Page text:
Healthcare systems have been revolutionized in recent years, which enable smart medical care to help improve public health for millions of people in the United States. Although current healthcare systems actively collect patients' medical data, numerous personal subjective data is commonly neglected in the analysis of environmental public health. This is, to a large extent, due to high-sensitivity of health-related data, and people, especially patients, are reluctant to report their health conditions for public health. As a result, there is a lack of real-time monitoring data, such as symptom reports from high-risk groups and severe environmental pollution in local communities, that causes notoriously long latency for effective prevention of the spread of epidemic diseases. This project is to address the fundamental challenges on collecting and analyzing multi-scale data from multi-sources for environmental public health in a privacy-preserving manner.
This multidisciplinary research advances the state-of-the-art public health by combining multi-scale data collection and analysis. Specifically, the project redesigns current healthcare monitoring systems for both severe infectious diseases (e.g., SARS, H1N1, Ebola, etc.) and long-term environment-related diseases and their exacerbation (e.g., air pollutant-induced pulmonary diseases, such as chronic obstructive pulmonary disease (COPD) and lung cancer). This project addresses the privacy preservation in two-fold: 1) completely redesign efficient collaborative classification schemes by applying novel metrics without leaking individual's privacy; 2) introduce new architectures to perform crowdsourcing data analysis by using light-weighted and verifiable encryption schemes. A new methodology on public health prediction model will be developed with practical systematic implementation in healthcare systems.
This project is supported in part by the U.S. National Science Foundation (NSF) under the grant IIS-1722731& IIS-1949640 ($307,999, 9/1/2017-8/31/2022). Any opinions, findings, and conclusions or recommendations expressed in this material are those of the author(s) and do not necessarily reflect the views of the NSF.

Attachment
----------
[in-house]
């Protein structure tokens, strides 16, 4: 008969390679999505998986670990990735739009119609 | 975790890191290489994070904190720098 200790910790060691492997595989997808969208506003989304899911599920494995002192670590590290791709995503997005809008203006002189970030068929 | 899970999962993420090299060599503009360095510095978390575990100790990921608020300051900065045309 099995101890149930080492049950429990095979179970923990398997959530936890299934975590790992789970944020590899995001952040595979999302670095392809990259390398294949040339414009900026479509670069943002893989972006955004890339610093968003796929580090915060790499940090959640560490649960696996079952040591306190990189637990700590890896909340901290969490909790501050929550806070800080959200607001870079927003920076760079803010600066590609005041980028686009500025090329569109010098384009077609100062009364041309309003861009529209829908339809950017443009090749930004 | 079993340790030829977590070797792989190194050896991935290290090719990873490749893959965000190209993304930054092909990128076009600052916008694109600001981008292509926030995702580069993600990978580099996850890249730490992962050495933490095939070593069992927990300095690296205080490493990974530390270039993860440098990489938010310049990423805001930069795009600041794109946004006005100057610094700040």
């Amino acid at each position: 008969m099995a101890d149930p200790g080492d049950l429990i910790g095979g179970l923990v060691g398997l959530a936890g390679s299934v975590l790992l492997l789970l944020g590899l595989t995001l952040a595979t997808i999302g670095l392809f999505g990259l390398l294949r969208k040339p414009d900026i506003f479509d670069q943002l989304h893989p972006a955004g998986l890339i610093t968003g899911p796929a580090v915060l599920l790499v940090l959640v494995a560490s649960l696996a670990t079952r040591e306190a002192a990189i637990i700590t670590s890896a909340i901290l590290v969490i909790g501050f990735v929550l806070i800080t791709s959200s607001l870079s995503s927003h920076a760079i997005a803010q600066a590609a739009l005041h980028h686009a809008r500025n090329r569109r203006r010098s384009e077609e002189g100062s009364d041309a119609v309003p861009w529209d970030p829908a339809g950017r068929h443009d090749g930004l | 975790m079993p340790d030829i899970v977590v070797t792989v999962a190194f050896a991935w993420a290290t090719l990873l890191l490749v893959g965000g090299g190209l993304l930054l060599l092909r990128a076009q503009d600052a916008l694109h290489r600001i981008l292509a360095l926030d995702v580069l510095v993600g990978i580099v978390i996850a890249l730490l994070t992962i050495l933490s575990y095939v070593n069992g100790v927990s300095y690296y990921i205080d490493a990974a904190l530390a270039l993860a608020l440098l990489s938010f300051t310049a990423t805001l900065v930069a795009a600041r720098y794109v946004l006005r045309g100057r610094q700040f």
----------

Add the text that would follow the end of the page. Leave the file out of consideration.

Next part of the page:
To tackle the ever-increasing spectrum scarcity issue, dynamic spectrum access is envisioned as a set of promising new spectrum management paradigms. Although it has enabled the opportunistic access of underutilized licensed bands, various practical factors hinder it from wide deployment. The recently released FCC rules suggest participatory real-time spectrum sensing can greatly improve the spectrum utilization efficiency for database-driven spectrum sharing, which forms a new paradigm, hybrid dynamic spectrum sharing. However, the frequent information exchanged between secondary users and spectrum database can be easily intercepted and manipulated by malicious users. This project will explore new paradigms of safeguarding the future cognitive radio system with focus on non-compliance behavior detection.
This first research task will identify new attack models that compromise the spectrum efficiency and then provide countermeasures adapted to future wireless systems. Due to the inherent nature of database-driven spectrum access, primary user emulation (PUE) attackers can retrieve the spectrum availability information to either perform as the incumbent user (IU) when it is not present, or try to increase secondary users' transmission power to interfere with present IUs. Featuring the sensing results stored in the database, novel detection schemes will be designed to mitigate the influence brought by the attack.